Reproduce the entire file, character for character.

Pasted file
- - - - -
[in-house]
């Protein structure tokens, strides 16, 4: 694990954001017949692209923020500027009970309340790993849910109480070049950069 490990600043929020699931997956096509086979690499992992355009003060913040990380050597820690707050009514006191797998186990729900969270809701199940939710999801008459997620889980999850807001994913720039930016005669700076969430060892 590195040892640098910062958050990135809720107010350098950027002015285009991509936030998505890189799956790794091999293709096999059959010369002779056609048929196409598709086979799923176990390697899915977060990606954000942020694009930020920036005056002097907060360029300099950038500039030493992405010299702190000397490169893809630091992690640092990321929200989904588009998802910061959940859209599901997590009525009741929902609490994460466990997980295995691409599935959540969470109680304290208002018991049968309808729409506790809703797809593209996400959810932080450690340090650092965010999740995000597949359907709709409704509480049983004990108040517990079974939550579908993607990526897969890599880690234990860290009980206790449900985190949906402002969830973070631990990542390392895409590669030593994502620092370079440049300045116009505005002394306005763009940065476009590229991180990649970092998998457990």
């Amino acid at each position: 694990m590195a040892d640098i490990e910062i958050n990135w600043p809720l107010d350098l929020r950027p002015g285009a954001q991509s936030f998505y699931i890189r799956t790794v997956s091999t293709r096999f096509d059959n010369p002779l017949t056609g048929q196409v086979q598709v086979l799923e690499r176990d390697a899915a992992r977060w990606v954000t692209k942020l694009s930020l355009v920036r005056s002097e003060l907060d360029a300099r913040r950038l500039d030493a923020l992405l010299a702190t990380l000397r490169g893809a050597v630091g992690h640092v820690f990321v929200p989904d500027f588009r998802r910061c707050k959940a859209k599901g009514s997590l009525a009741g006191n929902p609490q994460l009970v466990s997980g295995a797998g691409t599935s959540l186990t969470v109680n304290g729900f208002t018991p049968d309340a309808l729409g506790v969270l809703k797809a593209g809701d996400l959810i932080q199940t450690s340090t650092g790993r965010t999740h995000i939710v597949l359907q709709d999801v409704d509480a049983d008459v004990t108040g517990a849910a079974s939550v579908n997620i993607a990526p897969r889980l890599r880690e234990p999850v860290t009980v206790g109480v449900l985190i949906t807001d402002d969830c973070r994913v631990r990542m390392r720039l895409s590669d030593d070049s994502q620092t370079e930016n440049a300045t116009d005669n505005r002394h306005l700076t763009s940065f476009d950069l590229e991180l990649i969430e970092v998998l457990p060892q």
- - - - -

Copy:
[in-house]
């Protein structure tokens, strides 16, 4: 694990954001017949692209923020500027009970309340790993849910109480070049950069 490990600043929020699931997956096509086979690499992992355009003060913040990380050597820690707050009514006191797998186990729900969270809701199940939710999801008459997620889980999850807001994913720039930016005669700076969430060892 590195040892640098910062958050990135809720107010350098950027002015285009991509936030998505890189799956790794091999293709096999059959010369002779056609048929196409598709086979799923176990390697899915977060990606954000942020694009930020920036005056002097907060360029300099950038500039030493992405010299702190000397490169893809630091992690640092990321929200989904588009998802910061959940859209599901997590009525009741929902609490994460466990997980295995691409599935959540969470109680304290208002018991049968309808729409506790809703797809593209996400959810932080450690340090650092965010999740995000597949359907709709409704509480049983004990108040517990079974939550579908993607990526897969890599880690234990860290009980206790449900985190949906402002969830973070631990990542390392895409590669030593994502620092370079440049300045116009505005002394306005763009940065476009590229991180990649970092998998457990």
């Amino acid at each position: 694990m590195a040892d640098i490990e910062i958050n990135w600043p809720l107010d350098l929020r950027p002015g285009a954001q991509s936030f998505y699931i890189r799956t790794v997956s091999t293709r096999f096509d059959n010369p002779l017949t056609g048929q196409v086979q598709v086979l799923e690499r176990d390697a899915a992992r977060w990606v954000t692209k942020l694009s930020l355009v920036r005056s002097e003060l907060d360029a300099r913040r950038l500039d030493a923020l992405l010299a702190t990380l000397r490169g893809a050597v630091g992690h640092v820690f990321v929200p989904d500027f588009r998802r910061c707050k959940a859209k599901g009514s997590l009525a009741g006191n929902p609490q994460l009970v466990s997980g295995a797998g691409t599935s959540l186990t969470v109680n304290g729900f208002t018991p049968d309340a309808l729409g506790v969270l809703k797809a593209g809701d996400l959810i932080q199940t450690s340090t650092g790993r965010t999740h995000i939710v597949l359907q709709d999801v409704d509480a049983d008459v004990t108040g517990a849910a079974s939550v579908n997620i993607a990526p897969r889980l890599r880690e234990p999850v860290t009980v206790g109480v449900l985190i949906t807001d402002d969830c973070r994913v631990r990542m390392r720039l895409s590669d030593d070049s994502q620092t370079e930016n440049a300045t116009d005669n505005r002394h306005l700076t763009s940065f476009d950069l590229e991180l990649i969430e970092v998998l457990p060892q």